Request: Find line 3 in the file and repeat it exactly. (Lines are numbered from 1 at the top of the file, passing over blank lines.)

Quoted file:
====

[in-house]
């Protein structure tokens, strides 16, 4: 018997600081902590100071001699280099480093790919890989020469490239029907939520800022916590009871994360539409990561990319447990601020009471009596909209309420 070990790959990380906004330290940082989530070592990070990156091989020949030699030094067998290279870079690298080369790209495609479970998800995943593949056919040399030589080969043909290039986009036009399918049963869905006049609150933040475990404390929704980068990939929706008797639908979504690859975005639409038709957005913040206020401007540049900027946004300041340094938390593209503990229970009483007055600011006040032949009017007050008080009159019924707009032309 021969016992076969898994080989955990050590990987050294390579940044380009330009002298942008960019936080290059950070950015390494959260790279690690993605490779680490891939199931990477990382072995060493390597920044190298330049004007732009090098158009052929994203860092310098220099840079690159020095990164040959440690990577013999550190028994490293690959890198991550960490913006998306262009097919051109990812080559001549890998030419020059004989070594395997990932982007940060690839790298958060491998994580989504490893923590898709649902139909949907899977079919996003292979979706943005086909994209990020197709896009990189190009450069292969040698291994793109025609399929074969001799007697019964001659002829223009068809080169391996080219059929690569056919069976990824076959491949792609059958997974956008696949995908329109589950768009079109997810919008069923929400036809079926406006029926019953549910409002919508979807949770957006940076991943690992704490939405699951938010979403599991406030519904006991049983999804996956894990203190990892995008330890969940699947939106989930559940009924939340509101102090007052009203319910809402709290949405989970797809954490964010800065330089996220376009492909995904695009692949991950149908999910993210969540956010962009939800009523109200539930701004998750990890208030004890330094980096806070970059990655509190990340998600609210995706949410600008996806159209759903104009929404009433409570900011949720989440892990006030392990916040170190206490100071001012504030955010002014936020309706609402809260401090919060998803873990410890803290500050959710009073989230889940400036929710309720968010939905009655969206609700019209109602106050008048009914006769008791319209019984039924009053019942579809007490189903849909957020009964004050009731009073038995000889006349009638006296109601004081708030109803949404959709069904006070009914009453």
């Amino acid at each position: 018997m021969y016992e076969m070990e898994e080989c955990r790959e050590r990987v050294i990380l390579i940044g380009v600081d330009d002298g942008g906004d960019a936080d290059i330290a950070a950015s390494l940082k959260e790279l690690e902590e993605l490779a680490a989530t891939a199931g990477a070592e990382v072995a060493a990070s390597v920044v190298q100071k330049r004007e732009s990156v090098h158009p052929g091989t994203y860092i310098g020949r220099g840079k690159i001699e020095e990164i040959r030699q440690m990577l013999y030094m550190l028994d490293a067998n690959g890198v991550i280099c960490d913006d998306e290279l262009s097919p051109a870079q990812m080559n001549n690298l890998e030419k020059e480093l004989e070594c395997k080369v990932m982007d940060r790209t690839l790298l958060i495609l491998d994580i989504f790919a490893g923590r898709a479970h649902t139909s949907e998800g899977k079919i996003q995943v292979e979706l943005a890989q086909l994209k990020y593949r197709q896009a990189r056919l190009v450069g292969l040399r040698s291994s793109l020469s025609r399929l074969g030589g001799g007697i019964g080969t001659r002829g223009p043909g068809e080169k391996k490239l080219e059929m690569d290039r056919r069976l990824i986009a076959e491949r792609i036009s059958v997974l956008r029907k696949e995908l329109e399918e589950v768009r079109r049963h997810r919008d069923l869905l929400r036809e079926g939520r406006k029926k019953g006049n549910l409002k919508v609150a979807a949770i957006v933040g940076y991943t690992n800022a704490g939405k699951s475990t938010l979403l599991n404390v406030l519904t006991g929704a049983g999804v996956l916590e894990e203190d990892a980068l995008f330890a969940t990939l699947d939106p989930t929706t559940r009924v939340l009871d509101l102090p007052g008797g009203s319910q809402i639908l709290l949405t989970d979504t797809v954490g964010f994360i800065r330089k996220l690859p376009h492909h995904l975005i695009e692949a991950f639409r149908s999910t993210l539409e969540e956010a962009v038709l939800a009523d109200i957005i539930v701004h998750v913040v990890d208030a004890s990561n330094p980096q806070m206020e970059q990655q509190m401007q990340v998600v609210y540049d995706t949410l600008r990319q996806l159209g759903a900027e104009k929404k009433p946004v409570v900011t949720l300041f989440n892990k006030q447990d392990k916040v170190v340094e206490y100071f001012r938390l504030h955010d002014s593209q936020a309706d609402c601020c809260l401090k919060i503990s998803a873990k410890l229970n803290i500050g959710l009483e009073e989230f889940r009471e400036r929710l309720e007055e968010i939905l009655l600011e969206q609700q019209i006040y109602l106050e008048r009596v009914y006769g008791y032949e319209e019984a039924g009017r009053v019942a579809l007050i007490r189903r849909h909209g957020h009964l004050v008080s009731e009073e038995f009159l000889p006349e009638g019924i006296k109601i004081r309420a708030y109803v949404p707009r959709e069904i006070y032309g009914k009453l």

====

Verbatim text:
């Amino acid at each position: 018997m021969y016992e076969m070990e898994e080989c955990r790959e050590r990987v050294i990380l390579i940044g380009v600081d330009d002298g942008g906004d960019a936080d290059i330290a950070a950015s390494l940082k959260e790279l690690e902590e993605l490779a680490a989530t891939a199931g990477a070592e990382v072995a060493a990070s390597v920044v190298q100071k330049r004007e732009s990156v090098h158009p052929g091989t994203y860092i310098g020949r220099g840079k690159i001699e020095e990164i040959r030699q440690m990577l013999y030094m550190l028994d490293a067998n690959g890198v991550i280099c960490d913006d998306e290279l262009s097919p051109a870079q990812m080559n001549n690298l890998e030419k020059e480093l004989e070594c395997k080369v990932m982007d940060r790209t690839l790298l958060i495609l491998d994580i989504f790919a490893g923590r898709a479970h649902t139909s949907e998800g899977k079919i996003q995943v292979e979706l943005a890989q086909l994209k990020y593949r197709q896009a990189r056919l190009v450069g292969l040399r040698s291994s793109l020469s025609r399929l074969g030589g001799g007697i019964g080969t001659r002829g223009p043909g068809e080169k391996k490239l080219e059929m690569d290039r056919r069976l990824i986009a076959e491949r792609i036009s059958v997974l956008r029907k696949e995908l329109e399918e589950v768009r079109r049963h997810r919008d069923l869905l929400r036809e079926g939520r406006k029926k019953g006049n549910l409002k919508v609150a979807a949770i957006v933040g940076y991943t690992n800022a704490g939405k699951s475990t938010l979403l599991n404390v406030l519904t006991g929704a049983g999804v996956l916590e894990e203190d990892a980068l995008f330890a969940t990939l699947d939106p989930t929706t559940r009924v939340l009871d509101l102090p007052g008797g009203s319910q809402i639908l709290l949405t989970d979504t797809v954490g964010f994360i800065r330089k996220l690859p376009h492909h995904l975005i695009e692949a991950f639409r149908s999910t993210l539409e969540e956010a962009v038709l939800a009523d109200i957005i539930v701004h998750v913040v990890d208030a004890s990561n330094p980096q806070m206020e970059q990655q509190m401007q990340v998600v609210y540049d995706t949410l600008r990319q996806l159209g759903a900027e104009k929404k009433p946004v409570v900011t949720l300041f989440n892990k006030q447990d392990k916040v170190v340094e206490y100071f001012r938390l504030h955010d002014s593209q936020a309706d609402c601020c809260l401090k919060i503990s998803a873990k410890l229970n803290i500050g959710l009483e009073e989230f889940r009471e400036r929710l309720e007055e968010i939905l009655l600011e969206q609700q019209i006040y109602l106050e008048r009596v009914y006769g008791y032949e319209e019984a039924g009017r009053v019942a579809l007050i007490r189903r849909h909209g957020h009964l004050v008080s009731e009073e038995f009159l000889p006349e009638g019924i006296k109601i004081r309420a708030y109803v949404p707009r959709e069904i006070y032309g009914k009453l």